Kimberly Hetzler, also a childhood friend, was there with
Eisdorfer, and the three of them talked and watched
television. At some point Pulliam and Hetzler left Eisdorfer
in the house and went outside.
"In the early morning hours of August 23, a man unknown
to Pulliam and Hetzler walked up to Eisdorfer's house
carrying a gas can. The man was Zach Burton. According to
Hetzler, Pulliam and Burton exchanged a greeting, and Burton
went inside to Eisdorfer's room. Since she didn't
know the man, Hetzler said she went in to get her purse and
saw Burton buying drugs from Eisdorfer. After she went back
outside, Pulliam went in and, within 30 seconds to a minute
of that entry, Hetzler . . . heard five shots. Hetzler ran
into the home and saw Burton on the floor with Eisdorfer
standing over him, and Pulliam was not there.
"Officer Keith Faulkner testified at trial that he
responded to a call at Eisdorfer's house around 4 a.m. on
August 23, 2012, where he encountered Eisdorfer outside of
the home, bleeding from a wound and saying that Pulliam shot
him. When he entered the house, Faulkner found Burton,
deceased, lying face down on the floor. Officer Charles
Stanturf was also called to the scene and spoke with
Eisdorfer who told him his friend, Pulliam, showed up and
without warning pulled a revolver and started shooting at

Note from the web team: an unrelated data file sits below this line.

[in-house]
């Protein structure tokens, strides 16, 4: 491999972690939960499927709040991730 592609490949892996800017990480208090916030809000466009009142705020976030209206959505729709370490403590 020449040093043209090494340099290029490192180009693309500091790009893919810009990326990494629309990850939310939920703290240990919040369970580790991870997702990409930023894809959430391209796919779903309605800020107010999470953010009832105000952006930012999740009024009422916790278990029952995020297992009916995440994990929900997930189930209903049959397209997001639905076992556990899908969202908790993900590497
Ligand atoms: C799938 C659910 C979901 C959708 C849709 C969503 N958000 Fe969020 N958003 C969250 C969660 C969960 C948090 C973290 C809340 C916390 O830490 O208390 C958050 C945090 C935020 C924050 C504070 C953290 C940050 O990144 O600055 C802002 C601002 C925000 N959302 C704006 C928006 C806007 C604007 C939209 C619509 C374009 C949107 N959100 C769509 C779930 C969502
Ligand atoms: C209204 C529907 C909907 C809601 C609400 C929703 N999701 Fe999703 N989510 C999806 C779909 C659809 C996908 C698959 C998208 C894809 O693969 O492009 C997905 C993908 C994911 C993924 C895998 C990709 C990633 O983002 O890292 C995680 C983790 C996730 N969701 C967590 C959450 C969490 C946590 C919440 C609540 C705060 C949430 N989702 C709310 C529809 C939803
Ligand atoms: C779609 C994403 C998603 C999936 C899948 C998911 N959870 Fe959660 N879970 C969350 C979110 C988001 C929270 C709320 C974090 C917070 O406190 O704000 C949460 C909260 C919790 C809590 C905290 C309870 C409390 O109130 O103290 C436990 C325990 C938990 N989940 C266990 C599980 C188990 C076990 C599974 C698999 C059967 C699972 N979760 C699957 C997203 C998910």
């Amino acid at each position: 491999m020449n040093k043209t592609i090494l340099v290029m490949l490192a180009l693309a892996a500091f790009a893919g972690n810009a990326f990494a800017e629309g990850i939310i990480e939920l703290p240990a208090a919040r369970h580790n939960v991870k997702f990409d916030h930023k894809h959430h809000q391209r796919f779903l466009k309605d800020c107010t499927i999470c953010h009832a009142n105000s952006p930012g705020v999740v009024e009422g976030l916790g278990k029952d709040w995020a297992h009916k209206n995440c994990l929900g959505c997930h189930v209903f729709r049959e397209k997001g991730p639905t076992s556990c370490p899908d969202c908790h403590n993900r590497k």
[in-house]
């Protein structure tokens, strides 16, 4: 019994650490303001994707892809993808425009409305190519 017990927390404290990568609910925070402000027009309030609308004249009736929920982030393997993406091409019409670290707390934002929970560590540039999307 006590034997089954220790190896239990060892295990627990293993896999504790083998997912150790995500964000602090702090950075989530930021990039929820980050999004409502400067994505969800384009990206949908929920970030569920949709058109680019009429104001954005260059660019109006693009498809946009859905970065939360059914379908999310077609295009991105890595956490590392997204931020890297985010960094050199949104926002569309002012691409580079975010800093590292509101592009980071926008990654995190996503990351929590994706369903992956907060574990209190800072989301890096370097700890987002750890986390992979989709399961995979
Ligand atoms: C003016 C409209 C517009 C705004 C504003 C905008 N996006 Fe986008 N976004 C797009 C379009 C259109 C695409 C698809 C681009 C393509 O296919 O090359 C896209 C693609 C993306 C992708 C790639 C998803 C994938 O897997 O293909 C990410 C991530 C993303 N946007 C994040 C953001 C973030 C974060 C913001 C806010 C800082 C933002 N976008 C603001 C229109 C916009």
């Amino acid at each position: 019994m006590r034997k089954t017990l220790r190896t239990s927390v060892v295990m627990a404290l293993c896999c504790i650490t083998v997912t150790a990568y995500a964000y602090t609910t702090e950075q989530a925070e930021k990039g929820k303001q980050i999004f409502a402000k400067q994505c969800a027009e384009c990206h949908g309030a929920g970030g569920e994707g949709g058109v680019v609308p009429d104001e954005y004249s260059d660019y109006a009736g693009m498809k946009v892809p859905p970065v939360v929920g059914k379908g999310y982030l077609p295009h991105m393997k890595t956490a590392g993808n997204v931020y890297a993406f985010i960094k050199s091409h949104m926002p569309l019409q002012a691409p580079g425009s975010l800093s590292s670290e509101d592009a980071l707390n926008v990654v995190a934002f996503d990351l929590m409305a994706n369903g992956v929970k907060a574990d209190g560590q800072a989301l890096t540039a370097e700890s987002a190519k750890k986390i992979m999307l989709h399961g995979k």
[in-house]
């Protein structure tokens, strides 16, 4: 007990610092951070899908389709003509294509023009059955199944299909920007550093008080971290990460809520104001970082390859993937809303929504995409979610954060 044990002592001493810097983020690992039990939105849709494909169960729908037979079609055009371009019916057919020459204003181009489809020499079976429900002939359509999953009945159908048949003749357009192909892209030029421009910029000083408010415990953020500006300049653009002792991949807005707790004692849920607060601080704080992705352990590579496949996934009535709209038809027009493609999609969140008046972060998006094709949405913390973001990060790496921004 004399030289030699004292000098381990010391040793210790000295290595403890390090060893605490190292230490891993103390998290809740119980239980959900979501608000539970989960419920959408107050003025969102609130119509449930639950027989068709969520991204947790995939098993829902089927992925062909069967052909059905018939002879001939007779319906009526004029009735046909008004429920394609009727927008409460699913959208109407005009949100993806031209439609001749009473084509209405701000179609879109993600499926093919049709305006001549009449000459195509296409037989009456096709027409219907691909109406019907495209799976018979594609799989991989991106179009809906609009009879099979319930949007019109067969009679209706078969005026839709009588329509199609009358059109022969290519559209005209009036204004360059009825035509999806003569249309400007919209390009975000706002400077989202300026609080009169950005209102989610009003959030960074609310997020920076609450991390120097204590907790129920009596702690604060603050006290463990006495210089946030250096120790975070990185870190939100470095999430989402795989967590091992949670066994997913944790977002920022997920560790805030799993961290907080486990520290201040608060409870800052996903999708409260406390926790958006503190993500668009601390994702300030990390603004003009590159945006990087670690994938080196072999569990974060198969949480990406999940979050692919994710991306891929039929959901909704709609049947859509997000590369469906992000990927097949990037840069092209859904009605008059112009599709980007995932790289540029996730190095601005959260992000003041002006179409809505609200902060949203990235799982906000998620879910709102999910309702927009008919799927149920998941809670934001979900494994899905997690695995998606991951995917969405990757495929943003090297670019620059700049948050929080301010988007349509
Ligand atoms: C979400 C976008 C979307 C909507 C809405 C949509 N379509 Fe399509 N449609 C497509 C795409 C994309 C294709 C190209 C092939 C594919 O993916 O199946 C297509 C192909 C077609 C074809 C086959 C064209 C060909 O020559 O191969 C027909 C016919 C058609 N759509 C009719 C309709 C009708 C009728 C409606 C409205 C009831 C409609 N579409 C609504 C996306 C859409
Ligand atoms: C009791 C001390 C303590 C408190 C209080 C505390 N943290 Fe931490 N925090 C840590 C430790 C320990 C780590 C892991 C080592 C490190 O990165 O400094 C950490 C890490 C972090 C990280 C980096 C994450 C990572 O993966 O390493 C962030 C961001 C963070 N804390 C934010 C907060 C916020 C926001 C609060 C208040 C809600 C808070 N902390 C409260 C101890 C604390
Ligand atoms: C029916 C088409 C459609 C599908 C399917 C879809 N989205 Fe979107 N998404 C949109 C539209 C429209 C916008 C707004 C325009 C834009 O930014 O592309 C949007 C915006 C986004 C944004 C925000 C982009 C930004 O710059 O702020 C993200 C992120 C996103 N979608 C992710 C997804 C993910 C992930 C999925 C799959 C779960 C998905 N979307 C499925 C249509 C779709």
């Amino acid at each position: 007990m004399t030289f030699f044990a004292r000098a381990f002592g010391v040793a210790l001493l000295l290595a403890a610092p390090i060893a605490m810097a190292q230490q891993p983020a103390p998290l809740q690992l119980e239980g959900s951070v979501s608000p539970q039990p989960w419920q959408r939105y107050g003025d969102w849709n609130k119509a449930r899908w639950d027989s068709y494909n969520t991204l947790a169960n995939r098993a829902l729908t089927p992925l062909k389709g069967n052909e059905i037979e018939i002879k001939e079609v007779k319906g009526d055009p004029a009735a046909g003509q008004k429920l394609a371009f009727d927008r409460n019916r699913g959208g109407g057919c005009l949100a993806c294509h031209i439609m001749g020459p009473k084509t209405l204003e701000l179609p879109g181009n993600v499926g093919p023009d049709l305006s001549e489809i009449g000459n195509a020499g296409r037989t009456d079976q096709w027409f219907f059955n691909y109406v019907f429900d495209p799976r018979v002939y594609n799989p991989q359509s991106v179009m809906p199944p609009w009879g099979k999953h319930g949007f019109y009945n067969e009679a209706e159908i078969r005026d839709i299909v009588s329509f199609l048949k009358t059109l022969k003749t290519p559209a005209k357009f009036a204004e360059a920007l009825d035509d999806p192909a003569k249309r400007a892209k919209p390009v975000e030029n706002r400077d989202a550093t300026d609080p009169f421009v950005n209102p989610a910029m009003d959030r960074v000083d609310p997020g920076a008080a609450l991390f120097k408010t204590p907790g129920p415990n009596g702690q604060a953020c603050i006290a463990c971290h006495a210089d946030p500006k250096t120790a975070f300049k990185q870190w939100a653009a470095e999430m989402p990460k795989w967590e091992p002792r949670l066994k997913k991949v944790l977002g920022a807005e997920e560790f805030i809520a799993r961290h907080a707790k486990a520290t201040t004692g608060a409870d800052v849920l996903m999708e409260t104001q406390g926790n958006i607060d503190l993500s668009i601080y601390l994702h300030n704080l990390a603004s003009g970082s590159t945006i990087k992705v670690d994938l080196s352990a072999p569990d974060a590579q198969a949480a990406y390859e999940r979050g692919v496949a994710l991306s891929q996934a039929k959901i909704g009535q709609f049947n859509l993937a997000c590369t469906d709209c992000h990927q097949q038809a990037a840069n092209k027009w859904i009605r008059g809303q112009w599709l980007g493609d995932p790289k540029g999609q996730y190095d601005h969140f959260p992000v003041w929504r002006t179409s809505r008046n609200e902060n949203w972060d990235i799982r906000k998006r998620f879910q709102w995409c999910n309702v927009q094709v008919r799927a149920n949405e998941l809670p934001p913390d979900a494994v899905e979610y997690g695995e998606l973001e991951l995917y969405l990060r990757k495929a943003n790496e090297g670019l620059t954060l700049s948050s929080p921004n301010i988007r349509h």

him. Eisdorfer was wearing an empty holster and told Stanturf
there was a gun on the floor in the dining room.
"Pulliam had fled the scene and after several
intervening stops turned himself in to the police, admitting
that he had shot Eisdorfer and Burton."
Pulliam, 2016 WL 6651243, at *1-2.
result of the shootings, the State charged Pulliam with
attempted premeditated first-degree murder of Eisdorfer,
intentional second-degree murder of Burton, and criminal
possession of a firearm.
undisputed at trial that Pulliam had shot Eisdorfer and
Burton. But evidence of three different versions of events
was introduced, each version contradicting the two others.
testified that Pulliam came over to his house on the evening
of August 22 to hang out with him and Hetzler. After
Eisdorfer received a call, Pulliam and Hetzler went outside,
where they stayed for the next several hours.
point, Burton's girlfriend called Eisdorfer to tell him
Burton was on the way to pay Eisdorfer some money and
"[p]robably to get drugs." When Burton arrived, he
came in the back door of the house and started talking with
Eisdorfer. Pulliam was still outside with Hetzler at the
time. According to Eisdorfer, shortly after Burton arrived,
Pulliam kicked the door open and started shooting. Eisdorfer
believed he "heard three gunshots in a row." After
hearing the shots, Eisdorfer looked down and saw blood all
over his shirt.
the shooting, Eisdorfer picked up his own gun, which had been
"sitting kind of by [him]." Eisdorfer believed he